|The view from Venir Aid Station. Not too shabby.|
My sincere congratulations to everyone who ran it!
After the race, I was looking at the results for a good 10 minutes before I noticed myself at the edge of the screen in the picture in the background! That must've been taken coming back around Ball Mountain during last year's race. Good times.
“A plan is worthless, but planning is everything.”
While I've talked to many previous racers, read numerous race reports, watched videos from the race, and crunched all the data I could from past results, I really don't know what to expect.
It's refreshing to be so ignorant.
Honestly, I'm happy that I have no idea how long it's going to take me to get to, say, the Upper Sheep aid station. There are too many variables and too many aid stations for me to keep track of. I've just got some rough estimates for the major aid stations: Dry Fork, Footbridge, and Jaws. That's where my drop bags will be. No crew. No pacers. This will be a major (and hopefully fun) departure from my hyper-planned big-buckle attempt last year at Leadville. Do I want to run as fast and as efficiently as possible? Yes, of course. But Bighorn will be all about making the proper adjustments on-the-fly.
I've got data on what the average splits were for all 24-28 hour finishers from '13 and '12. (Which is actually a pretty small sample size given the relatively small number of participants.) And, as I'm a big believer in trying to run even splits, I'll generally try to run the first half of the race about an hour slower, and the second half of the race an hour faster, than the typical finisher. I'd really, really, really like to be able to jog those final downhill/flat 10 miles to the finish. They will take an eternity if I can't.
(If you're curious about the historical split data, just let me know and I can share it. I've got it up on Google Docs in spreadsheet form, in all its color-coded glory.)
One of the bits of data that jumped out at me was that Footbridge to Jaws takes runners only a tiny bit longer on average than coming back down from Jaws to Footbridge. This confused me, as the first split has 4,500 ft of elevation gain and the reverse has 4,500 ft of elevation loss. That's significant. Shouldn't runners be much faster on the return? But, I guess that's when night sets in. You're running the entire second split in the dark. And, apparently the trail is just technical enough to slow you down so that your downhill trip is only a few minutes faster than your uphill trip. We'll see... I've given myself 5:30 to get up and 5:30 to get down. I would hope that I could run faster on the downhill, but I don't want to take anything for granted.
Gear-wise, I'm not doing too much different. I'll be rockin' the placebo, er... compression socks during the race, trying to baby my calves a bit. Wearing a small, lightweight vest to carry any extra supplies/warm layers, while carrying two handheld water bottles. Also carrying a bandanna to soak in streams to keep cool. No poles. I'll be wearing my trusty Montrail FluidFlexes, just like last year, with a spare pair in one of my drop bags. I might switch to my Bondi-B's for the final 18 miles. There will be extra socks in all my drop bags to help combat wet feet. I'm going to try wearing a waist-mounted headlamp-- in addition to a head-mounted one-- during the night to better light the trail. I apologize in advance to all the runners I blind as I pass by! I'll be using caffeine pills to try to stay awake, instead of Redbull or 5-Hour Energy-- that stuff is crap. I can't drink it anymore. Standing on a mountainside all day, volunteering at Venir, was certainly a good reminder of how damn cold it can get in the mountains. I swore to myself that I will not skimp on warm layers (to save weight) and end up freezing during the long, cold night in the canyon.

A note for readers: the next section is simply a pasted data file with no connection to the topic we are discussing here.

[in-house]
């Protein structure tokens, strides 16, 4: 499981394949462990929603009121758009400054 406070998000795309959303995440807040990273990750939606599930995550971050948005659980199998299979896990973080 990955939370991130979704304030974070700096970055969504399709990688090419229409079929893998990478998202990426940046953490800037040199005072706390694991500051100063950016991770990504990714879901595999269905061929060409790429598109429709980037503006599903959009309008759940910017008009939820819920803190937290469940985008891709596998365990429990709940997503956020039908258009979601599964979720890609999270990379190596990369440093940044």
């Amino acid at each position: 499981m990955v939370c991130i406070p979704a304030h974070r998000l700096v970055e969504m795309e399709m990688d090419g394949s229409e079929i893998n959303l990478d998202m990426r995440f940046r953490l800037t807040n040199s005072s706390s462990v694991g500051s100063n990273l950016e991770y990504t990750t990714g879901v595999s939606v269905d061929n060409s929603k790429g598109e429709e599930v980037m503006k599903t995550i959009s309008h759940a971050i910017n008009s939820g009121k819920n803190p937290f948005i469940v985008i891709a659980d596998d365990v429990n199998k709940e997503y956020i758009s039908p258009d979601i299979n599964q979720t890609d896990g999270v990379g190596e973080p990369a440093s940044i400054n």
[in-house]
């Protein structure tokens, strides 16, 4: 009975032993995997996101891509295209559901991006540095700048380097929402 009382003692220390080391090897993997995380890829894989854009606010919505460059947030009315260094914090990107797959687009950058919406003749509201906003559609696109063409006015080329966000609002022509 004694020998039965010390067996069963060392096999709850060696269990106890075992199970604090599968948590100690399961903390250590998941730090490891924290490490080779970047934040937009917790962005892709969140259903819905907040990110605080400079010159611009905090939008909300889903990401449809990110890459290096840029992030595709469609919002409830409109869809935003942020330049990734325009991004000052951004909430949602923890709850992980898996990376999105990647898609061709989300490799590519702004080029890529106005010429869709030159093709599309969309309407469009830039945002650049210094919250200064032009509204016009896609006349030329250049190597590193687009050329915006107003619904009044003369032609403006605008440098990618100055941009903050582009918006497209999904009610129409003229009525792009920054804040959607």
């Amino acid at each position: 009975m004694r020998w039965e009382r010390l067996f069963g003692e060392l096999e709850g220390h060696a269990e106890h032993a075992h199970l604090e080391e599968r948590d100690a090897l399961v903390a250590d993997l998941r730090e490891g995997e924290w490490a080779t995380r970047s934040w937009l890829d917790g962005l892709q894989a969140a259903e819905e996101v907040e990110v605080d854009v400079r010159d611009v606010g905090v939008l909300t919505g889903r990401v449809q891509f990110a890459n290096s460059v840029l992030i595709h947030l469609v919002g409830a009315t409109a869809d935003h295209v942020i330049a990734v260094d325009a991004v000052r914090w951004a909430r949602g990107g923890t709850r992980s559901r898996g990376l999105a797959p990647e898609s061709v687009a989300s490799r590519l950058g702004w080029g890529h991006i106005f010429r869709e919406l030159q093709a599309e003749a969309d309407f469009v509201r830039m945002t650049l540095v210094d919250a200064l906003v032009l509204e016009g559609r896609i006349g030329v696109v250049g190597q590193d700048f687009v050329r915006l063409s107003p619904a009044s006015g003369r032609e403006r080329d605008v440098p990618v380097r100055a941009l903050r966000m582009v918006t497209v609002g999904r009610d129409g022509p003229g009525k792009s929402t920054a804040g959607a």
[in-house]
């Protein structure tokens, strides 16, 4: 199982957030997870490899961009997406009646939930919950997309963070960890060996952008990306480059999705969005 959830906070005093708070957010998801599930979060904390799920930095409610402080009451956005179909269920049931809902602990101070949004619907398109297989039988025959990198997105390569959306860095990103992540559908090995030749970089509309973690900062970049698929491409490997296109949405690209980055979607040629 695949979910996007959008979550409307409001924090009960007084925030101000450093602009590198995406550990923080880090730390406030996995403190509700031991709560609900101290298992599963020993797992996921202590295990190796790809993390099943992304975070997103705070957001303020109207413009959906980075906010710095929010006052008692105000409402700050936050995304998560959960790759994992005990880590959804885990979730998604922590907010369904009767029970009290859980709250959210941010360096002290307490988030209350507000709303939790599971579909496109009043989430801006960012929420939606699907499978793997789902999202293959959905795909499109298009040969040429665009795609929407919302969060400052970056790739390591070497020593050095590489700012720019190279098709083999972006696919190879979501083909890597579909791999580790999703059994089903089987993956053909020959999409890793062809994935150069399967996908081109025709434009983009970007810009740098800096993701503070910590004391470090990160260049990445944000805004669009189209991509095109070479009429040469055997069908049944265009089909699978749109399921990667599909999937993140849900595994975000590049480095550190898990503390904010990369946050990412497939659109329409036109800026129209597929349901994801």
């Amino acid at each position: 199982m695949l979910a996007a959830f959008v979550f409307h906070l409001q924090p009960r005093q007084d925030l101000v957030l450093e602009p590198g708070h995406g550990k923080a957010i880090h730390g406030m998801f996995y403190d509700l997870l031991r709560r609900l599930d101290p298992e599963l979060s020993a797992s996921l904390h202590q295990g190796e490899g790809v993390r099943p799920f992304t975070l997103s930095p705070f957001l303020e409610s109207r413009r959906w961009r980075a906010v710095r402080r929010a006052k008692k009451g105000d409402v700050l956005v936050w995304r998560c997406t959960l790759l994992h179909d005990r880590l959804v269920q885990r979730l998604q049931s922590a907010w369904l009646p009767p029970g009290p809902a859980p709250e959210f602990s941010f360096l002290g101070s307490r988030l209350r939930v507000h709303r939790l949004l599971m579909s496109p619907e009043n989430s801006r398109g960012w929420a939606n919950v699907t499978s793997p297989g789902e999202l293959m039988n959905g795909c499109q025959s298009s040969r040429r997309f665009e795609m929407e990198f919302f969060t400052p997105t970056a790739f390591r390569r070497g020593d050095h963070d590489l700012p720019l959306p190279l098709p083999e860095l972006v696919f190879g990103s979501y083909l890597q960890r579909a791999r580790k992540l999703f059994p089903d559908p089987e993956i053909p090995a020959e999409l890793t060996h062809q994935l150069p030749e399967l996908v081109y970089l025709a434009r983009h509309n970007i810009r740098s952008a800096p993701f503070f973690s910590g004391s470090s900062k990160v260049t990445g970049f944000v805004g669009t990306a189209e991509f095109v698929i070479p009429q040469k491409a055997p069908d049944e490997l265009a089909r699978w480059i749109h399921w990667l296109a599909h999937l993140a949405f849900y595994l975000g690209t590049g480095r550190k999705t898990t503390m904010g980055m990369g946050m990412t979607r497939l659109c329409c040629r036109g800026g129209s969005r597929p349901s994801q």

And, of course, I'll be drinking my patented, homemade concoction during race. Almost exclusively. Sure, I'll have some Coke and some soup, and maybe some melon-- I enjoy those aid station staples-- but 95% of all my calories will come from my energy drink: pure maltodextrin, Vitargo, Gatorade, BCAAs, and some salt. Nothing special. Basically, all the ingredients you'd find in a GU, but in liquid form (and a hell of a lot cheaper). 320 calories (combined with ~24 oz of water) an hour, for the entire race. Or as long as I can stand it. At Quad Rock, I had basically no stomach issues for 11 hours-- a PR for me. It'll certainly be harder to get everything right at Bighorn, since it'll be so much hotter and last so much longer. But, I'm confident that this is by far the best nutrition strategy for me. Nothing else has come close.
Grateful to be able to spend a weekend in the beautiful Bighorn mountains of Wyoming.
Grateful for my wife and family, who let me pursue crazy hobbies like ultra running!
It'll be great to hang out with my friends and fellow racers, Alex and Mike. And hopefully I'll make some new friends while I'm out on the course. I want to be the most positive, friendly runner out there.
Am I as fit as I was last August before the Leadville 100? Nope. I'm about 350 miles and 90,000 feet of vertical short. But... Am I more experienced? More grizzled? A little smarter? I'd like to think so!
I'm as ready as I'll ever be...
Let's do this!
|At the trailhead at the top of Iowa Gulch (on the 50 course).|
|Climbing up Mt. Sherman.|
|The summit, with the moon and the Sawatch in the distance. You can see Hope Pass, if you know what you're looking for...|
|Looking north, seeking shelter from the hurricane force winds. I love mountains!|